When acid contacts a granite surface, etching is the common result. As long as there’s enough time for the acid to dissolve some minerals on granite, it can lead to discoloration of the area, roughness in the texture, and even possibly a physical depression in the area if the acidic substance is allowed to linger too long.

Finish Type

It’s important to note that the visible effects of etching may vary depending on the finish type of your granite surface. If you have a polished finish, etching will be most visible. For countertops with a matte, honed finish, however, the visible effect might be a bit less obvious.

Our next sections will go over preventing etching from taking place on your granite surfaces:

Cleaner Use

When cleaning your granite and other surfaces, one good way to avoid any risk of etching is to avoid any products that are highly acidic. This means don’t clean with things like lemon juice, vinegar or others in this family.

Instead, focus on cleaners specifically made for natural stones like granite. In most cases, you can even just use mild dish soap. Both these products will have neutral acidity and pH levels, which don’t risk etching on your surfaces.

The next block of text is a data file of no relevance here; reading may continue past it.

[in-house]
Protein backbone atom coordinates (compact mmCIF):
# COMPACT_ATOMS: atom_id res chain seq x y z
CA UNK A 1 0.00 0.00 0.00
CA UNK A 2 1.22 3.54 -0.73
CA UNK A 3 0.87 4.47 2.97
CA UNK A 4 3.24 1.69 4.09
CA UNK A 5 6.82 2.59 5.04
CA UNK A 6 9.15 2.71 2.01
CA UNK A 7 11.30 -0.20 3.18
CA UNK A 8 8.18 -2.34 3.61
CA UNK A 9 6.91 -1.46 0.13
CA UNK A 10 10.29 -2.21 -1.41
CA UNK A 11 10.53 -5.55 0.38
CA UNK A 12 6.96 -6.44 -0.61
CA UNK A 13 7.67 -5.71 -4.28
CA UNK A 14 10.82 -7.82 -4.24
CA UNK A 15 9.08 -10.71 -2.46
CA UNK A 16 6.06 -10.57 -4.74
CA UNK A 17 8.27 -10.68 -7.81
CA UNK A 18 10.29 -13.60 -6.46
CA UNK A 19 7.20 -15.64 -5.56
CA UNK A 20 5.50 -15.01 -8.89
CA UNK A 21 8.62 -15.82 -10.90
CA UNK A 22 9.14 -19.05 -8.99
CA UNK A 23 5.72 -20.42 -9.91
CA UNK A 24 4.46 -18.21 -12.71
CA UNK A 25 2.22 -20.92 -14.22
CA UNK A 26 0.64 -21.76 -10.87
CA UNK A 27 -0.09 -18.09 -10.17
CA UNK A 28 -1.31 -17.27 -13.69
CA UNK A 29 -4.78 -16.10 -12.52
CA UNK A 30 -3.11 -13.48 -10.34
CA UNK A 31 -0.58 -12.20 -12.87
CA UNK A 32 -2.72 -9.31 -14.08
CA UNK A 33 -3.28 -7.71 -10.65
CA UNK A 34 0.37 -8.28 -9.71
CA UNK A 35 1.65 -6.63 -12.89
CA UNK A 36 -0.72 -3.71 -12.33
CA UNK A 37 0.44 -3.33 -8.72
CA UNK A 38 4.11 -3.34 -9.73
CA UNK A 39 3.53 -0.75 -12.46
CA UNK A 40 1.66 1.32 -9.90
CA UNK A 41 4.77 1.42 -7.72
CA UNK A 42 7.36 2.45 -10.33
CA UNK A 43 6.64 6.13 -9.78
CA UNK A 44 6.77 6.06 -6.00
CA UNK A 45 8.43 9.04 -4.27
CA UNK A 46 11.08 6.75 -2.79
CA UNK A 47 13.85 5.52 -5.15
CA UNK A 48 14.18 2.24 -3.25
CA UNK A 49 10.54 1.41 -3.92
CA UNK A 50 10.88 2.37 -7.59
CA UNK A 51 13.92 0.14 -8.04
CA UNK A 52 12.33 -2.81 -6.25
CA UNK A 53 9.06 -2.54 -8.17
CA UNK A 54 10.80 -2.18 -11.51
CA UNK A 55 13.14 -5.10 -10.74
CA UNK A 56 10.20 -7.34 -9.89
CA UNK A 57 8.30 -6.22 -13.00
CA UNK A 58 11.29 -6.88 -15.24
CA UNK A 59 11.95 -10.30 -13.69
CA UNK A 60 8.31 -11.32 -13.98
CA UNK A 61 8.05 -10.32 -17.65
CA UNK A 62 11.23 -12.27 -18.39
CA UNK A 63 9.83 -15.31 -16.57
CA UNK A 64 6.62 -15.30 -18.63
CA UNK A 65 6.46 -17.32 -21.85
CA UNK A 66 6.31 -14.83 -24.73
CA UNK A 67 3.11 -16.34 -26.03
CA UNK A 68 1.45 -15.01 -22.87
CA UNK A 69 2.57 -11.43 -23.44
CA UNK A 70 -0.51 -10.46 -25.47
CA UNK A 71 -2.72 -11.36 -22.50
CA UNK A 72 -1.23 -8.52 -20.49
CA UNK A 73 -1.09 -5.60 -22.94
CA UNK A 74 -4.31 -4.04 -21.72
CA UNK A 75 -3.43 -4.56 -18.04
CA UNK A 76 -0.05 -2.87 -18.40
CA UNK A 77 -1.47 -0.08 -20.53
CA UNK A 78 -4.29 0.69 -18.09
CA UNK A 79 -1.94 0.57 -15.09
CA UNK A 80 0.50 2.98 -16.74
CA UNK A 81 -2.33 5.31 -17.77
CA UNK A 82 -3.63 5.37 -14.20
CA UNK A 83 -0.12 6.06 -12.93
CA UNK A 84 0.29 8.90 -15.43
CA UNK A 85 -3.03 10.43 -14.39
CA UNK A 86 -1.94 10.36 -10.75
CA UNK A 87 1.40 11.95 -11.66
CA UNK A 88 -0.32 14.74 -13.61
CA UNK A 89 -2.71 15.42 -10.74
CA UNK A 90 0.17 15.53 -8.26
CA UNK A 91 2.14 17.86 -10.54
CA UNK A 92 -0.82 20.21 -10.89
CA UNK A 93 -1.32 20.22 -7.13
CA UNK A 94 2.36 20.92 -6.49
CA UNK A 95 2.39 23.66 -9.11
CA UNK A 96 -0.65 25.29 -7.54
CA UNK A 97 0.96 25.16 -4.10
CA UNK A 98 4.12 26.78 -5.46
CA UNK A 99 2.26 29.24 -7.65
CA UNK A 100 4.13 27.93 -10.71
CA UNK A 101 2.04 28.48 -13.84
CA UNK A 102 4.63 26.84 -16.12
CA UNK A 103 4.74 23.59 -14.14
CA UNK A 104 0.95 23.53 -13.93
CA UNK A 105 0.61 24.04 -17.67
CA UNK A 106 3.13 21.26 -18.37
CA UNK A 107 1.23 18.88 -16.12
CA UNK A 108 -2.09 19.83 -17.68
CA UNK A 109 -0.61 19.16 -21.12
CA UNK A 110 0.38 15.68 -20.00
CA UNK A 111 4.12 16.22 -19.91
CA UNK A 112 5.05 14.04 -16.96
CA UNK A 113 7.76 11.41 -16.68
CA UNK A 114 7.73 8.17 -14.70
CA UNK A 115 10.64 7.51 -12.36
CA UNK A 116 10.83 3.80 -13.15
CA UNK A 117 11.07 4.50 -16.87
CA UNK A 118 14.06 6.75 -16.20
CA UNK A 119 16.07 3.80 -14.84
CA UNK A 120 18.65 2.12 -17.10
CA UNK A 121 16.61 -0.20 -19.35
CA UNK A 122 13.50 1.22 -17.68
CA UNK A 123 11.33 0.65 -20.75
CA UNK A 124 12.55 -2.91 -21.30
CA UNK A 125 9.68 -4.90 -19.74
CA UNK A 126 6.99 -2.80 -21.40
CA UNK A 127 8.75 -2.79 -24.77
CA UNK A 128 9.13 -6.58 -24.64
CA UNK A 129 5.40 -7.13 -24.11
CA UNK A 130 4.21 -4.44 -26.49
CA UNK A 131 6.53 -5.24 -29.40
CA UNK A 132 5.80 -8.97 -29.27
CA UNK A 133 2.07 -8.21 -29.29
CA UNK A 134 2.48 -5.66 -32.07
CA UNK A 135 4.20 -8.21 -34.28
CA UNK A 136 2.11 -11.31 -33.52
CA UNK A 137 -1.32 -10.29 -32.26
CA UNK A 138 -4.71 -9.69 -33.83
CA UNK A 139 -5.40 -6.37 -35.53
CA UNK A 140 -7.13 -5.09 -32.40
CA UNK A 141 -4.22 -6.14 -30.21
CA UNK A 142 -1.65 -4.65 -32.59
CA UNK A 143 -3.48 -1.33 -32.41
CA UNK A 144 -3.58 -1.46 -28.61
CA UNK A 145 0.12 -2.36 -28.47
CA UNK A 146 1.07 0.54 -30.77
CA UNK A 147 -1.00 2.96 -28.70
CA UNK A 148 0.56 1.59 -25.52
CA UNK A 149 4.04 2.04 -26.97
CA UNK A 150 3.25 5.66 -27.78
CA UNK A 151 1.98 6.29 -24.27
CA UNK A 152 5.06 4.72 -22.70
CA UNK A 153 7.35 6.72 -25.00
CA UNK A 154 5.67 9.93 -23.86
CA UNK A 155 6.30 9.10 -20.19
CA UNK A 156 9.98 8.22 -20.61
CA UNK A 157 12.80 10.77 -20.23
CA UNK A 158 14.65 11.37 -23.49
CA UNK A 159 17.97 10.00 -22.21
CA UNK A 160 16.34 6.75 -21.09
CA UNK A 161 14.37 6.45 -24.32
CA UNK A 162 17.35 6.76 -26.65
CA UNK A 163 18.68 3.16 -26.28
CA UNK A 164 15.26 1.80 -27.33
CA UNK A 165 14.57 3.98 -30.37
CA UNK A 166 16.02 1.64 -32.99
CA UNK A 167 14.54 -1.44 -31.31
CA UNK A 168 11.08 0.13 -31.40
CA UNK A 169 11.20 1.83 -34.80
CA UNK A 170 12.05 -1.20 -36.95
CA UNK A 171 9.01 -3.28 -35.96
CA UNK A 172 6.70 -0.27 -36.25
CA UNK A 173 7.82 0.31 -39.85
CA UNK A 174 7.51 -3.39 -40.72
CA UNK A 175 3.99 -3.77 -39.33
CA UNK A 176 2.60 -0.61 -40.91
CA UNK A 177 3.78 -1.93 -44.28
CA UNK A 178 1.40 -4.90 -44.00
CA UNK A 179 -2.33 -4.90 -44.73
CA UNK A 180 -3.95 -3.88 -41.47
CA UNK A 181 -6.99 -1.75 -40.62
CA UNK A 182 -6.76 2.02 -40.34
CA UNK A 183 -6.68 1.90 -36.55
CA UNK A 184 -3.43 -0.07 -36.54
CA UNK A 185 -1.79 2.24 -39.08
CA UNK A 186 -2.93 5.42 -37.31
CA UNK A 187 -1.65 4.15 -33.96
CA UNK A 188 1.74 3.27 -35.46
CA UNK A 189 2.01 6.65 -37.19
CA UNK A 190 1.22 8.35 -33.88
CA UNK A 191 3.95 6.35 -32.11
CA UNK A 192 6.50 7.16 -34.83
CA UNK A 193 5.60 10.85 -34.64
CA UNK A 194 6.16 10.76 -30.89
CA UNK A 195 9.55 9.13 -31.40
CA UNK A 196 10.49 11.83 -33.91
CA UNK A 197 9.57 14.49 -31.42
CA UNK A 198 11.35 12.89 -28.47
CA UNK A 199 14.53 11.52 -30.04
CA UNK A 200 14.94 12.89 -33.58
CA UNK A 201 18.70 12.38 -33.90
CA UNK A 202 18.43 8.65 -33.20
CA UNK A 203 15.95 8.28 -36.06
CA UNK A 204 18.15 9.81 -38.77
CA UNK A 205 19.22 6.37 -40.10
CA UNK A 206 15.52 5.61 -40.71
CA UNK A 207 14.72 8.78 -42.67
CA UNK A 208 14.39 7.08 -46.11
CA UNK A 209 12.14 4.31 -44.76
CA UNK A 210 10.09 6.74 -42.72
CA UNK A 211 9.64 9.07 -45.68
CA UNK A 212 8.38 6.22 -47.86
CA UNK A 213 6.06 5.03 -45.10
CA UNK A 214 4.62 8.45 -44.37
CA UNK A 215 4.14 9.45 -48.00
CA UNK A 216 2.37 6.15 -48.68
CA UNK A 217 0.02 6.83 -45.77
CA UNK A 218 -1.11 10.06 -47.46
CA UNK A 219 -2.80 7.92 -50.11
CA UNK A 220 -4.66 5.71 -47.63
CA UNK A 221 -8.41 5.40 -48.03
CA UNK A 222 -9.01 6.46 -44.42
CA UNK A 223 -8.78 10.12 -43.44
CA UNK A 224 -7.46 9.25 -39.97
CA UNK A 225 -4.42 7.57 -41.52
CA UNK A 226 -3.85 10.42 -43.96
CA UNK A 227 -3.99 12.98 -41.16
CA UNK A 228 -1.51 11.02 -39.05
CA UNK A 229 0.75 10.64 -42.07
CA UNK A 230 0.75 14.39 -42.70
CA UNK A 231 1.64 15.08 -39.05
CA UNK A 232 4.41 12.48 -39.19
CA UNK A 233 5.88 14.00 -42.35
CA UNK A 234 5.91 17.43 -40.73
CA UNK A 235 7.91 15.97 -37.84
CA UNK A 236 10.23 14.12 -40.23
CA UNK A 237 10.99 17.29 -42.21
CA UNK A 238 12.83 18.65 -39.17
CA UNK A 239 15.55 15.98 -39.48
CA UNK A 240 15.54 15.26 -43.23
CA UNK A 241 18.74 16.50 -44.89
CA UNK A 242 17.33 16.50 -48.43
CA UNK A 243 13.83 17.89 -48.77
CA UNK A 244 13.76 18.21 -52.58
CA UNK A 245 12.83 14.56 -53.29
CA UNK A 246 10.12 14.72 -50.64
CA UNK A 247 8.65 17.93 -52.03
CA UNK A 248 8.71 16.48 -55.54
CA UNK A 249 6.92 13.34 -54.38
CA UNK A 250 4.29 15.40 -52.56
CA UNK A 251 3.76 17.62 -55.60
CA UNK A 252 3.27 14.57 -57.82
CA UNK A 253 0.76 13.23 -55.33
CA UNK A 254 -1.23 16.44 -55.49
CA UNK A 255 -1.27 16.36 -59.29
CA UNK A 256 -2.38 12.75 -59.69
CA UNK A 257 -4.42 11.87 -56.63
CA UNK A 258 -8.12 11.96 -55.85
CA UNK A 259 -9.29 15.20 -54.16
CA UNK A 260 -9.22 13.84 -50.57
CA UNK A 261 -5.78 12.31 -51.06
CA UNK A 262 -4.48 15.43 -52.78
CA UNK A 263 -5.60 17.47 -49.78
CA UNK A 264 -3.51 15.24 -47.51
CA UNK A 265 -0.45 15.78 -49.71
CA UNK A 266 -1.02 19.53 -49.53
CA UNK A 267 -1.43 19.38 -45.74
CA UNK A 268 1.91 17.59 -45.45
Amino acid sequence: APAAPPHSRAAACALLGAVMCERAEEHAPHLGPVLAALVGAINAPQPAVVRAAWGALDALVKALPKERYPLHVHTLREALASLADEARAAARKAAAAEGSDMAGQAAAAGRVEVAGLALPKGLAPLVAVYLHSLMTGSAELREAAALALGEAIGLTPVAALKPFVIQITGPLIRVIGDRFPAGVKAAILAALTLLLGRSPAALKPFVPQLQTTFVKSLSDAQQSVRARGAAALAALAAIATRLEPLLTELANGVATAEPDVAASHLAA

Food Preparation

We always recommend using a cutting board or some other kind of barrier between the granite countertop and your food preparation. This is especially true if you’re working with any acidic fruits or juices, or with items like coffee, wine, soda and others that may be acidic.

Repairing Etching Damage

In some cases, the damage from etching on a granite surface can be repaired by sanding the area, then applying epoxy and sealing it. We don’t recommend attempting this unless you have experience with these kinds of products, however.

For more on avoiding etching concerns on your granite countertops, or to learn about any of our quartz or marble options or how we can help with a kitchen remodel, speak to the pros at Intermountain Stone & Marble today.

Choosing Granite Countertops Over Concrete Options

While you may not have considered it as a primary option, concrete has begun to rise in popularity as a countertop item. It’s even compared to granite as a material in many cases, and some homeowners are beginning to factor it in as a serious option.